WAIT OUT THE PARADE
Orlando’s theme-park parades are always joyful and uplifting, and hordes of visitors gather to watch the floats pass by. But as soon as the parades end, usually in mid afternoon, throngs of people head for the exits, so stick around.
Universal’s parking lot often has a long morning wait to enter, so its shuttles and water taxis might be the way to go if you’re staying at one of three on-site Loews. But the parks and resorts that are part of the Walt Disney World® Resort are spread out, and its shuttles run on a time-consuming hub-and-spoke system. The best way to save time is by staying in a resort near the theme park you plan to focus on. (For example, the Magic Kingdom® Park and Epcot® are easily reached via monorail from three hotels, and the Renaissance Orlando at SeaWorld is essentially just across the street.) Or you can rent a car and drive yourself around.
DO THE BUSYWORK AT HOME
Why spend even an extra minute waiting to buy tickets when you can be strolling through gardens, zooming around on roller coasters and hugging comic-book heroes? All it takes is a computer and/or a phone at home to rent your car, reserve your room, book your dinner tables and buy your theme park tickets. You can even pre-arrange to have your daughters transformed into little princesses at the Bibbidi Bobbidi Boutique>, and to take backstage tours, dive with sharks, splurge on a character breakfast and more—before you hit the city.
BUT BUY THE RIGHT TICKETS
Single-day, multi-day, single-park, multi-park—there’s a multitude of options when you’re buying theme park tickets. One thing you need to keep in mind: Admissions are discounted when you pay for more than one day at a time. Just be sure you’re getting what you want. For example, if your plan is to participate in the American Idol Experience at Disney’s Hollywood Studios™ by day and later dine at the tony Bistro de Paris at Epcot®, check that your ticket will allow you to “park hop.” And be aware that when you buy tickets for SeaWorld, you can add on discounted days at its nearby Aquatica waterpark—and even at Busch Gardens in Tampa, 90 minutes away.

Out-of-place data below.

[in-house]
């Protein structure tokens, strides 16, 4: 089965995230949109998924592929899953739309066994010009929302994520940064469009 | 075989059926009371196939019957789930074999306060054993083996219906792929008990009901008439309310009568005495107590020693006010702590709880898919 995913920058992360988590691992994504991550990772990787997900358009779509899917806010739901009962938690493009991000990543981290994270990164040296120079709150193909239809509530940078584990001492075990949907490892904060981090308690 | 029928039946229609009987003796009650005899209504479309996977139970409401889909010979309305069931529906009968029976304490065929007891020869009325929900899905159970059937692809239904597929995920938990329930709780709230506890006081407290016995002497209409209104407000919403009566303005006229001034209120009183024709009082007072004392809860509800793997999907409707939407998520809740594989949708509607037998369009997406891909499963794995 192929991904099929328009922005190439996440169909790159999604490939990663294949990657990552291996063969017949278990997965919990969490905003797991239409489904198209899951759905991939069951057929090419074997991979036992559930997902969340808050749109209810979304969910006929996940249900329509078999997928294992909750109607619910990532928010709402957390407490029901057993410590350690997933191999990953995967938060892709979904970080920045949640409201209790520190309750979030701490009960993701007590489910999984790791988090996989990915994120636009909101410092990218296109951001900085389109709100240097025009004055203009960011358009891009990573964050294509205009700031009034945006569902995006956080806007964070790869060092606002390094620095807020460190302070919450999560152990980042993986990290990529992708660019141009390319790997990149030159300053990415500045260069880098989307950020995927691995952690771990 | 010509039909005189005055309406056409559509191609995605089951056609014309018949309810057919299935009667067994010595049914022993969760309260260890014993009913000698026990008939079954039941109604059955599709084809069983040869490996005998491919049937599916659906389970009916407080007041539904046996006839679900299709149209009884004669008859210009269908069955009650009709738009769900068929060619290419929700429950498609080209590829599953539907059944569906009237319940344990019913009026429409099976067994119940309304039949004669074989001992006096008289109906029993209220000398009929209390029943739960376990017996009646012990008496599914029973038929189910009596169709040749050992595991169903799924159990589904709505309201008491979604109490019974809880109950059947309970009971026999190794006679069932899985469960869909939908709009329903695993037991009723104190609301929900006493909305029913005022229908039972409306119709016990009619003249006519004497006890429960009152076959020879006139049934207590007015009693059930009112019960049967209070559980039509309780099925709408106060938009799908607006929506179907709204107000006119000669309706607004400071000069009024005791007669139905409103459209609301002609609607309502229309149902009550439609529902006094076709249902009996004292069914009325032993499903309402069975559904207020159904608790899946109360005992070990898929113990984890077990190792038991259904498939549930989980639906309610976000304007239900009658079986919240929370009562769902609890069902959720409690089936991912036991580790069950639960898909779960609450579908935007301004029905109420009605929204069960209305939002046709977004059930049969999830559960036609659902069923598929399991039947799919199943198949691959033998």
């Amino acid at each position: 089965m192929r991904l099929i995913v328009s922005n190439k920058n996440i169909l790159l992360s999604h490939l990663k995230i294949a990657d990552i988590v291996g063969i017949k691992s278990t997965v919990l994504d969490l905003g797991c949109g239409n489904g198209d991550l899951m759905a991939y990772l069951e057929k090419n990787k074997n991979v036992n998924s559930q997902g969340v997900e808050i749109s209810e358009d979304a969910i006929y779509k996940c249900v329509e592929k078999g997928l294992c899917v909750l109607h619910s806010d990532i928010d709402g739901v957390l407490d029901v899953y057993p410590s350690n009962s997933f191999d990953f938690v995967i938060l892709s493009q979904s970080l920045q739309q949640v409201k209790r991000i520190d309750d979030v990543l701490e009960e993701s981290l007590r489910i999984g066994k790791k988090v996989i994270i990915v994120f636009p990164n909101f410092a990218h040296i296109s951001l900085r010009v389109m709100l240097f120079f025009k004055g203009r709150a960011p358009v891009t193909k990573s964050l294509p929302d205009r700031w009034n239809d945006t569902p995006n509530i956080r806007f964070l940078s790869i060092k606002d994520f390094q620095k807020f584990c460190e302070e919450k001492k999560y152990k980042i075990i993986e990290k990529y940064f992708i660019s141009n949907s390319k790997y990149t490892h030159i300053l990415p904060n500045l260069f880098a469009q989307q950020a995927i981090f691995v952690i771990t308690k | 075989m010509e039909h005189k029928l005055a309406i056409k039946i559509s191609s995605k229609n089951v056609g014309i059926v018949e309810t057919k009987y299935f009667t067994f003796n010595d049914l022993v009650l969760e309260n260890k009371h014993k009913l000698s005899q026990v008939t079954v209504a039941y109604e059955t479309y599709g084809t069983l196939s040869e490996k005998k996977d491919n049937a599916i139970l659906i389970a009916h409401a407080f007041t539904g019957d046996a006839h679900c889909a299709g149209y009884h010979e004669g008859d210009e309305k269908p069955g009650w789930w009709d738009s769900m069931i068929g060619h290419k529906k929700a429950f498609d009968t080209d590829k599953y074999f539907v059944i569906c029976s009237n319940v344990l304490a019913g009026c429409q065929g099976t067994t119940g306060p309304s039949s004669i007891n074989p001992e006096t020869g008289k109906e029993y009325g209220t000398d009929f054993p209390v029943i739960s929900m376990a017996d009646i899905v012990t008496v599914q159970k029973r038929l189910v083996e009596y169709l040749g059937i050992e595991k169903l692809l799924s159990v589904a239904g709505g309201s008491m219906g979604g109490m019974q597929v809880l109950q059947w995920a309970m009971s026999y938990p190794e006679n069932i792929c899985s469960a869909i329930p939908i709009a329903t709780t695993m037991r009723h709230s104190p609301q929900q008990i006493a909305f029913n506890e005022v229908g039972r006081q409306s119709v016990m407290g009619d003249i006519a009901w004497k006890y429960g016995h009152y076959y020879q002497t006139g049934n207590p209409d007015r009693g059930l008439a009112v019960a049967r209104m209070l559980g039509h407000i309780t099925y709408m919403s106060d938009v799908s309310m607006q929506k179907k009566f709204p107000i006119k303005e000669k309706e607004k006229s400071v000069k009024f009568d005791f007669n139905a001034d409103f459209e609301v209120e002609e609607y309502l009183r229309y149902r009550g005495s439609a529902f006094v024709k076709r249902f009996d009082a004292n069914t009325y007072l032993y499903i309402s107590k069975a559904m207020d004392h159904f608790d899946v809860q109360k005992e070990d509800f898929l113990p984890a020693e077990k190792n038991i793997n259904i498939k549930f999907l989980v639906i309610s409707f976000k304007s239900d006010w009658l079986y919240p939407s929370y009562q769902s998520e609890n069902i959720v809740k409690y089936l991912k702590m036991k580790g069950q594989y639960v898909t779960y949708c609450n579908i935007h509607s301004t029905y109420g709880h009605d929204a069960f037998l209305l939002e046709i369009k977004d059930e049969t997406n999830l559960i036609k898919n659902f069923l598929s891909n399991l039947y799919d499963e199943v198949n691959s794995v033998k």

Need a stroller or wheelchair? Bring your own, since rental lines can be lengthy in the morning. Plus, the rental strollers at any given park are all identical, so you might waste 15 minutes searching through a field of clones after exiting each adventure. By contrast, your own Maclaren or Graco will stand out. If you do choose to rent, tie a brightly colored ribbon onto the handlebar to make your carriage easy to spot.
Follow these tips and you’ll be able to pack a load of experiences into a trio of 12-hour days. And if that sounds exhausting, feel free to just meander over to a megapark whenever you feel like it, or simply to spend the afternoon by the resort pool and have a leisurely dinner while enjoying the warm spring weather. There’s no wrong way to enjoy Orlando’s theme parks.
Universal Studios Orlando: 6000 Universal Blvd; 407.363.8000; universalorlando.com
Walt Disney World® Resort: Lake Buena Vista; 407.939.5277; disneyworld.disney.go.com
SeaWorld: 7007 Sea World Dr; 888.800.5447; seaworldparks.com/en/seaworld-orlando